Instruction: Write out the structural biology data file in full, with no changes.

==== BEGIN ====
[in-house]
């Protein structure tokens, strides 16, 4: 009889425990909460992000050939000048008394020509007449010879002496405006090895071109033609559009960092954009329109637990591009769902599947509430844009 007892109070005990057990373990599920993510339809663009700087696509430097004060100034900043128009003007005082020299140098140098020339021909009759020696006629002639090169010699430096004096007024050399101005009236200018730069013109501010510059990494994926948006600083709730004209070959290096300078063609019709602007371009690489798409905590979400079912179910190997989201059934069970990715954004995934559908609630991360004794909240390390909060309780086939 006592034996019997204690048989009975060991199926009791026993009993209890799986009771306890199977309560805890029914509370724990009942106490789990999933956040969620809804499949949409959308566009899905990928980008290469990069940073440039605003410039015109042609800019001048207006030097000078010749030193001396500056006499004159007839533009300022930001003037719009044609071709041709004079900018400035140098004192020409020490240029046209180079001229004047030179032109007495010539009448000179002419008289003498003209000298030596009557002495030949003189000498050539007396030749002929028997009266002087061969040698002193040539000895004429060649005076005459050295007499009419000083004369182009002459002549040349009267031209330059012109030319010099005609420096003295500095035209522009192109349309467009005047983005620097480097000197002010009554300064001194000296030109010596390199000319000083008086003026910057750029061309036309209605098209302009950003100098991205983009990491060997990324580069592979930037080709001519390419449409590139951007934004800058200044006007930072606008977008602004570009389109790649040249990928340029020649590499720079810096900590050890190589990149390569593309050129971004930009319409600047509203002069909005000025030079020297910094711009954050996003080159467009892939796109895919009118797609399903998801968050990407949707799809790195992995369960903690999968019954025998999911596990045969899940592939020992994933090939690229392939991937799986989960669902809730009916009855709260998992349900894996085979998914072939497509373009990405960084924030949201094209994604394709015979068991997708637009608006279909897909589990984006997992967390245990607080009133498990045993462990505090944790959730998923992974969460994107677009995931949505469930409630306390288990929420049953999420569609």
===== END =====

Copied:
[in-house]
């Protein structure tokens, strides 16, 4: 009889425990909460992000050939000048008394020509007449010879002496405006090895071109033609559009960092954009329109637990591009769902599947509430844009 007892109070005990057990373990599920993510339809663009700087696509430097004060100034900043128009003007005082020299140098140098020339021909009759020696006629002639090169010699430096004096007024050399101005009236200018730069013109501010510059990494994926948006600083709730004209070959290096300078063609019709602007371009690489798409905590979400079912179910190997989201059934069970990715954004995934559908609630991360004794909240390390909060309780086939 006592034996019997204690048989009975060991199926009791026993009993209890799986009771306890199977309560805890029914509370724990009942106490789990999933956040969620809804499949949409959308566009899905990928980008290469990069940073440039605003410039015109042609800019001048207006030097000078010749030193001396500056006499004159007839533009300022930001003037719009044609071709041709004079900018400035140098004192020409020490240029046209180079001229004047030179032109007495010539009448000179002419008289003498003209000298030596009557002495030949003189000498050539007396030749002929028997009266002087061969040698002193040539000895004429060649005076005459050295007499009419000083004369182009002459002549040349009267031209330059012109030319010099005609420096003295500095035209522009192109349309467009005047983005620097480097000197002010009554300064001194000296030109010596390199000319000083008086003026910057750029061309036309209605098209302009950003100098991205983009990491060997990324580069592979930037080709001519390419449409590139951007934004800058200044006007930072606008977008602004570009389109790649040249990928340029020649590499720079810096900590050890190589990149390569593309050129971004930009319409600047509203002069909005000025030079020297910094711009954050996003080159467009892939796109895919009118797609399903998801968050990407949707799809790195992995369960903690999968019954025998999911596990045969899940592939020992994933090939690229392939991937799986989960669902809730009916009855709260998992349900894996085979998914072939497509373009990405960084924030949201094209994604394709015979068991997708637009608006279909897909589990984006997992967390245990607080009133498990045993462990505090944790959730998923992974969460994107677009995931949505469930409630306390288990929420049953999420569609």